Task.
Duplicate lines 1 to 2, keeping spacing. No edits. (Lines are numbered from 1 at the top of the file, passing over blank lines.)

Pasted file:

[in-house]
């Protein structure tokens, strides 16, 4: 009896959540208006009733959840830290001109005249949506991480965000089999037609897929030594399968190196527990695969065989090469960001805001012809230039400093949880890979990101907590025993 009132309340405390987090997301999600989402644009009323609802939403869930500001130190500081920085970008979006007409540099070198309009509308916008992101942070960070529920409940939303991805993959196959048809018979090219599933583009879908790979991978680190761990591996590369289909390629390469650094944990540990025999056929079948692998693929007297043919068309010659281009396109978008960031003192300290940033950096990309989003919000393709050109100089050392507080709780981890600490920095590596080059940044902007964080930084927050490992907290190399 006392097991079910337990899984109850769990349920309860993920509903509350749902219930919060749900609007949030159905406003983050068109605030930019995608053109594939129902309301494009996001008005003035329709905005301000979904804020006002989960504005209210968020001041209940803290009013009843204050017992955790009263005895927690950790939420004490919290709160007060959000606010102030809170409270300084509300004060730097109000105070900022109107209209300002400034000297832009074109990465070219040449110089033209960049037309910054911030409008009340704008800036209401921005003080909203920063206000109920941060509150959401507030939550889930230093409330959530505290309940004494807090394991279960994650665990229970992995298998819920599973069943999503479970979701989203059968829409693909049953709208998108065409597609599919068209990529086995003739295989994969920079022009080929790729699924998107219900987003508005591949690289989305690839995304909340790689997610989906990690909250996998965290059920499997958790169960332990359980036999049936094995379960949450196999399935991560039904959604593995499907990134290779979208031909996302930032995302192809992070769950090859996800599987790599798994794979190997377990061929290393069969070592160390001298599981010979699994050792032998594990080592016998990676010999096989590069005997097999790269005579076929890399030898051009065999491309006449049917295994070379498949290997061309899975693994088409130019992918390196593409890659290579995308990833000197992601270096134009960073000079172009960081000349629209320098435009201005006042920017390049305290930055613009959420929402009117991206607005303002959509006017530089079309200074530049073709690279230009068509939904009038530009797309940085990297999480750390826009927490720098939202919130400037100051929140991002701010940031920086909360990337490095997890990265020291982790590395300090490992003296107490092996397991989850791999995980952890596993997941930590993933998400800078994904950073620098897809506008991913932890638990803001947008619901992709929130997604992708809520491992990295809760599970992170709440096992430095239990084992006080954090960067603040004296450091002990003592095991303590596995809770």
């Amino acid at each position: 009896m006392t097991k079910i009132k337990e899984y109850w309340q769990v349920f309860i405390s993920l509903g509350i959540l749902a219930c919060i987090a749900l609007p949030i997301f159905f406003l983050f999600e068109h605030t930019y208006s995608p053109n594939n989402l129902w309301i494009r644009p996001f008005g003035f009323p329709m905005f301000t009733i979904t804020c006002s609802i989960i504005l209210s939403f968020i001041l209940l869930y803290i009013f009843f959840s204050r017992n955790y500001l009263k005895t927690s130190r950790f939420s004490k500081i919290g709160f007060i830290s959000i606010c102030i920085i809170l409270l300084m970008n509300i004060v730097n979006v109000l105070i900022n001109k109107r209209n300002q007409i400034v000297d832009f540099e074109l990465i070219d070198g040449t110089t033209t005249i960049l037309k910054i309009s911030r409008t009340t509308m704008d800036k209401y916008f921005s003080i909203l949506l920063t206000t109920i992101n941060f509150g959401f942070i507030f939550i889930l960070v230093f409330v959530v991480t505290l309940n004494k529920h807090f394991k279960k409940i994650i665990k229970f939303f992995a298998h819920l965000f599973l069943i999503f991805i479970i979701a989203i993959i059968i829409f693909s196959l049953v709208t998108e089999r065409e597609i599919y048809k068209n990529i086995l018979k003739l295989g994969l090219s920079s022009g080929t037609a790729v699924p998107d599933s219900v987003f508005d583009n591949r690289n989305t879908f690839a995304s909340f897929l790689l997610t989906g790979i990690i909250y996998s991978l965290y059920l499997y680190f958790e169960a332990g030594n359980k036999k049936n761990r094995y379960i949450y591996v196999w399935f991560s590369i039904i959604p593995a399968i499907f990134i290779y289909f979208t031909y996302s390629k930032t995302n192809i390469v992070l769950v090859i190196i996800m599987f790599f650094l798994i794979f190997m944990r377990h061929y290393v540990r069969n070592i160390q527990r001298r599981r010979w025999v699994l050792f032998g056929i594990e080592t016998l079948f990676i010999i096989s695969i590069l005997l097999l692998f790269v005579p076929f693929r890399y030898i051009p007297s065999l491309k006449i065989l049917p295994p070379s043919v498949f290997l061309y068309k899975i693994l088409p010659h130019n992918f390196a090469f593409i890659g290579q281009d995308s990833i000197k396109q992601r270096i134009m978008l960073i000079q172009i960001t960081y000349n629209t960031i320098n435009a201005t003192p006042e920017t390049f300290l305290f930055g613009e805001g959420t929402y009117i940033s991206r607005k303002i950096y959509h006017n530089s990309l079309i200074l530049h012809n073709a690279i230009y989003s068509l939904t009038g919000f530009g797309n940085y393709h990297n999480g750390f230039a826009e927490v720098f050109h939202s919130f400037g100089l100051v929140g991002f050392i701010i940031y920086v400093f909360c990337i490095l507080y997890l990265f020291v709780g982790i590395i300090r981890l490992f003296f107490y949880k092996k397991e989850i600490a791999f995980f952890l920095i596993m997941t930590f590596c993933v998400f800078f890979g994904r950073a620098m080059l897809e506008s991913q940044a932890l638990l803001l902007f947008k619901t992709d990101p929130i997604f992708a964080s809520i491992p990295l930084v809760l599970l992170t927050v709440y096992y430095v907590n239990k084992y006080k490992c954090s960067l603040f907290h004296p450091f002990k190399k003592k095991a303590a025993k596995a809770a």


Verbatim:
[in-house]
């Protein structure tokens, strides 16, 4: 009896959540208006009733959840830290001109005249949506991480965000089999037609897929030594399968190196527990695969065989090469960001805001012809230039400093949880890979990101907590025993 009132309340405390987090997301999600989402644009009323609802939403869930500001130190500081920085970008979006007409540099070198309009509308916008992101942070960070529920409940939303991805993959196959048809018979090219599933583009879908790979991978680190761990591996590369289909390629390469650094944990540990025999056929079948692998693929007297043919068309010659281009396109978008960031003192300290940033950096990309989003919000393709050109100089050392507080709780981890600490920095590596080059940044902007964080930084927050490992907290190399 006392097991079910337990899984109850769990349920309860993920509903509350749902219930919060749900609007949030159905406003983050068109605030930019995608053109594939129902309301494009996001008005003035329709905005301000979904804020006002989960504005209210968020001041209940803290009013009843204050017992955790009263005895927690950790939420004490919290709160007060959000606010102030809170409270300084509300004060730097109000105070900022109107209209300002400034000297832009074109990465070219040449110089033209960049037309910054911030409008009340704008800036209401921005003080909203920063206000109920941060509150959401507030939550889930230093409330959530505290309940004494807090394991279960994650665990229970992995298998819920599973069943999503479970979701989203059968829409693909049953709208998108065409597609599919068209990529086995003739295989994969920079022009080929790729699924998107219900987003508005591949690289989305690839995304909340790689997610989906990690909250996998965290059920499997958790169960332990359980036999049936094995379960949450196999399935991560039904959604593995499907990134290779979208031909996302930032995302192809992070769950090859996800599987790599798994794979190997377990061929290393069969070592160390001298599981010979699994050792032998594990080592016998990676010999096989590069005997097999790269005579076929890399030898051009065999491309006449049917295994070379498949290997061309899975693994088409130019992918390196593409890659290579995308990833000197992601270096134009960073000079172009960081000349629209320098435009201005006042920017390049305290930055613009959420929402009117991206607005303002959509006017530089079309200074530049073709690279230009068509939904009038530009797309940085990297999480750390826009927490720098939202919130400037100051929140991002701010940031920086909360990337490095997890990265020291982790590395300090490992003296107490092996397991989850791999995980952890596993997941930590993933998400800078994904950073620098897809506008991913932890638990803001947008619901992709929130997604992708809520491992990295809760599970992170709440096992430095239990084992006080954090960067603040004296450091002990003592095991303590596995809770």